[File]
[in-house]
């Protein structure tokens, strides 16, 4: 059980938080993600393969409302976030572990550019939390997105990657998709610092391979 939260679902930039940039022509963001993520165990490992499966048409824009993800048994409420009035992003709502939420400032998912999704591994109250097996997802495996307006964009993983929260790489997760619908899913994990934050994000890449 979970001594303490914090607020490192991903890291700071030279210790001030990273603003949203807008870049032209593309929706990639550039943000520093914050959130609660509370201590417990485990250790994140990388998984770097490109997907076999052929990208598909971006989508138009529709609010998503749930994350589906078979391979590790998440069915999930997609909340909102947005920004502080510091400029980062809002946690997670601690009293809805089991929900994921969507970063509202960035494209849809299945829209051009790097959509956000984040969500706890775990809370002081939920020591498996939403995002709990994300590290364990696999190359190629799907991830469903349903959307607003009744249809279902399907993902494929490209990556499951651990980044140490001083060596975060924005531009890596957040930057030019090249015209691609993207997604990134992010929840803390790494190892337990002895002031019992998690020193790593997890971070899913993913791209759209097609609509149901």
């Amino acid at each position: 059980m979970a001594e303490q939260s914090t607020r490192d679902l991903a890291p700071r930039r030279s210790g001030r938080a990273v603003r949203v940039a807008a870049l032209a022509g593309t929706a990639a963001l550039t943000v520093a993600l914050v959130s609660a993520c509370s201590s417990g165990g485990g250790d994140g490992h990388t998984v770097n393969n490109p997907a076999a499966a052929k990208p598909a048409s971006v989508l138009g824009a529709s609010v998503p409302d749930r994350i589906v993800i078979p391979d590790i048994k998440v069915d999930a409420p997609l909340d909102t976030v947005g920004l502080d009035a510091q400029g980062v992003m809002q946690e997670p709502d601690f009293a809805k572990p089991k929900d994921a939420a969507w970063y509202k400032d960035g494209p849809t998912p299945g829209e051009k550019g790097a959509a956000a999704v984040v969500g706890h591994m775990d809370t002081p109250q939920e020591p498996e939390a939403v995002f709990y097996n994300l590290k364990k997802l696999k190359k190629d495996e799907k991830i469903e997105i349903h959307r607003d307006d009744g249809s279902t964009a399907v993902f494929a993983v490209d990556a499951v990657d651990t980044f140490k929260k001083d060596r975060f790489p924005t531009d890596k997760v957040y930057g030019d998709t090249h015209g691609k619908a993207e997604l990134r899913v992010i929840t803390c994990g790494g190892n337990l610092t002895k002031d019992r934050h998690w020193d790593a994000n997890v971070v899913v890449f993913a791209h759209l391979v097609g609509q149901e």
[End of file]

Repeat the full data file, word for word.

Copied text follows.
[in-house]
């Protein structure tokens, strides 16, 4: 059980938080993600393969409302976030572990550019939390997105990657998709610092391979 939260679902930039940039022509963001993520165990490992499966048409824009993800048994409420009035992003709502939420400032998912999704591994109250097996997802495996307006964009993983929260790489997760619908899913994990934050994000890449 979970001594303490914090607020490192991903890291700071030279210790001030990273603003949203807008870049032209593309929706990639550039943000520093914050959130609660509370201590417990485990250790994140990388998984770097490109997907076999052929990208598909971006989508138009529709609010998503749930994350589906078979391979590790998440069915999930997609909340909102947005920004502080510091400029980062809002946690997670601690009293809805089991929900994921969507970063509202960035494209849809299945829209051009790097959509956000984040969500706890775990809370002081939920020591498996939403995002709990994300590290364990696999190359190629799907991830469903349903959307607003009744249809279902399907993902494929490209990556499951651990980044140490001083060596975060924005531009890596957040930057030019090249015209691609993207997604990134992010929840803390790494190892337990002895002031019992998690020193790593997890971070899913993913791209759209097609609509149901």
């Amino acid at each position: 059980m979970a001594e303490q939260s914090t607020r490192d679902l991903a890291p700071r930039r030279s210790g001030r938080a990273v603003r949203v940039a807008a870049l032209a022509g593309t929706a990639a963001l550039t943000v520093a993600l914050v959130s609660a993520c509370s201590s417990g165990g485990g250790d994140g490992h990388t998984v770097n393969n490109p997907a076999a499966a052929k990208p598909a048409s971006v989508l138009g824009a529709s609010v998503p409302d749930r994350i589906v993800i078979p391979d590790i048994k998440v069915d999930a409420p997609l909340d909102t976030v947005g920004l502080d009035a510091q400029g980062v992003m809002q946690e997670p709502d601690f009293a809805k572990p089991k929900d994921a939420a969507w970063y509202k400032d960035g494209p849809t998912p299945g829209e051009k550019g790097a959509a956000a999704v984040v969500g706890h591994m775990d809370t002081p109250q939920e020591p498996e939390a939403v995002f709990y097996n994300l590290k364990k997802l696999k190359k190629d495996e799907k991830i469903e997105i349903h959307r607003d307006d009744g249809s279902t964009a399907v993902f494929a993983v490209d990556a499951v990657d651990t980044f140490k929260k001083d060596r975060f790489p924005t531009d890596k997760v957040y930057g030019d998709t090249h015209g691609k619908a993207e997604l990134r899913v992010i929840t803390c994990g790494g190892n337990l610092t002895k002031d019992r934050h998690w020193d790593a994000n997890v971070v899913v890449f993913a791209h759209l391979v097609g609509q149901e």